Call to Order and Roll Call
The2nd meeting of the Interim Joint Committee on Banking and Insurance was held on Tuesday, November 26, 2013, at 10:00 AM, in Room 149 of the Capitol Annex. Senator Tom Buford, Chair, called the meeting to order, and the secretary called the roll.
Members:Senator Tom Buford, Co-Chair; Representative Jeff Greer, Co-Chair; Senators Jared Carpenter, Julie Denton, Chris Girdler, Morgan McGarvey, Dennis Parrett, Dorsey Ridley, Albert Robinson, Dan "Malano" Seum, and Brandon Smith; Representatives Julie Raque Adams, Johnny Bell, Dwight D. Butler, Ron Crimm, Robert R. Damron, Mike Denham, Joseph M. Fischer, Jim Gooch Jr., Mike Harmon, Dennis Horlander, Dennis Keene, Adam Koenig, David Meade, Michael Meredith, David Osborne, Sannie Overly, Ruth Ann Palumbo, Ryan Quarles, Jody Richards, Steve Riggs, Bart Rowland, Jonathan Shell, and Wilson Stone.
Guests: Sharon Clark, Commissioner, Department of Insurance, D J Wasson, Department of Insurance, Ballard Cassady, President/CEO, Kentucky Bankers Association, Debra Stamper, General Counsel, Kentucky Bankers Association, John Cooper, Government Affairs Consultant, Kentucky Bankers Association, Lawrence Ford, Anthem, Melissa Metzger, General Counsel, Anthem, Mark Wolford, Vice President, Bluegrass Bankers Association, and Robert Ross, Executive Vice President, Bluegrass Bankers Association.
The minutes of the June 25, 2013 meeting were approved.
Reissuance of Health Benefit Plans not complying with Affordable Act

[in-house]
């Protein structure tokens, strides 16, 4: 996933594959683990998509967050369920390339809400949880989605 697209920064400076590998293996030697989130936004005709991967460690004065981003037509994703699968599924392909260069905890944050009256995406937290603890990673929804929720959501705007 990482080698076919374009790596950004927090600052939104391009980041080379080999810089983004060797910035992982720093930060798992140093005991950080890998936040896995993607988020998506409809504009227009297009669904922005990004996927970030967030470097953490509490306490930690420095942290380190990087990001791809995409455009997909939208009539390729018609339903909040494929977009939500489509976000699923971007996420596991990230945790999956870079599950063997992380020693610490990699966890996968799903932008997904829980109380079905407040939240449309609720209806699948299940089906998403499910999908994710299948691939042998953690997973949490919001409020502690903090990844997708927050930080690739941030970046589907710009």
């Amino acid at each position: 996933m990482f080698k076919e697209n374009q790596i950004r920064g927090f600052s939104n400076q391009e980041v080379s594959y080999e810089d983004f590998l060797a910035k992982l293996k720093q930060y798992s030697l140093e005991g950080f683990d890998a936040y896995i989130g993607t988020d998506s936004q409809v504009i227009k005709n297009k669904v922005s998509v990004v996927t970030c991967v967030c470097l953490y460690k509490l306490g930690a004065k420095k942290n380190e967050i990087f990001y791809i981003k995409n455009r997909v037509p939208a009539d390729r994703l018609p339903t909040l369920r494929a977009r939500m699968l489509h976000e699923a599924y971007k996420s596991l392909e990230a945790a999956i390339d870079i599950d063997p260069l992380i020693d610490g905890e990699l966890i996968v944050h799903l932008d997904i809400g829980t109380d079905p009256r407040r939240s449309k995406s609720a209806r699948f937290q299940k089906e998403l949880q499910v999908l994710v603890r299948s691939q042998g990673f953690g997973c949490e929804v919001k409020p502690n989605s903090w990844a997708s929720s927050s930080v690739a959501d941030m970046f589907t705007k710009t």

Sharon Clark, Commissioner of the Department of Insurance, testified about health insurance transitional relief for 280,000 insureds in the state who received notice that their individual or small group health plan would be discontinued for 2014. The transitional plan is in response to the President’s recent announcement that current health policies that will be non-compliant with the Affordable Care Act (ACA) for plan year 2014 may be exempt if the state and its insurers agree to continue the policies. Health insurers operating in the state were asked to report to the department whether they were planning to continue to offer their prior year’s policies in 2014. Humana will offer its current plans to its insureds, and United Healthcare will offer its current plan to its insureds, with small modifications. Bluegrass Family Health will not offer its current plans for the 2014 plan year.
Representative Julie Raque Adams asked if the Department of Insurance will have increased operational costs due to transitional relief. Commissioner Clark stated that she is not anticipating any increase in operational costs.
Senator Tom Buford asked if state employee insurance plans will be impacted. Commissioner Clark said that the state employee plan is self insured under the Personnel Cabinet, and the Department of Insurance cannot address that question.
Senator Brandon Smith stated that he is concerned about the number of people who will be stranded and not insured. Commissioner Clark stated that the insurance companies will be making the decision to make the changes in order to comply and offer a transitional plan.
Senator Dan Seum asked the estimated number of uninsured people in the state. Commissioner Clark stated that the number is 640,000.
Representative Bob Damron asked when Kentucky Access would cease operation. D J Wasson stated that program will cease operation on December 31, 2013, but that claims made in 2013 will continue to be paid into 2014. December is usually a heavy claims month, and the department is monitoring Kentucky Access very closely.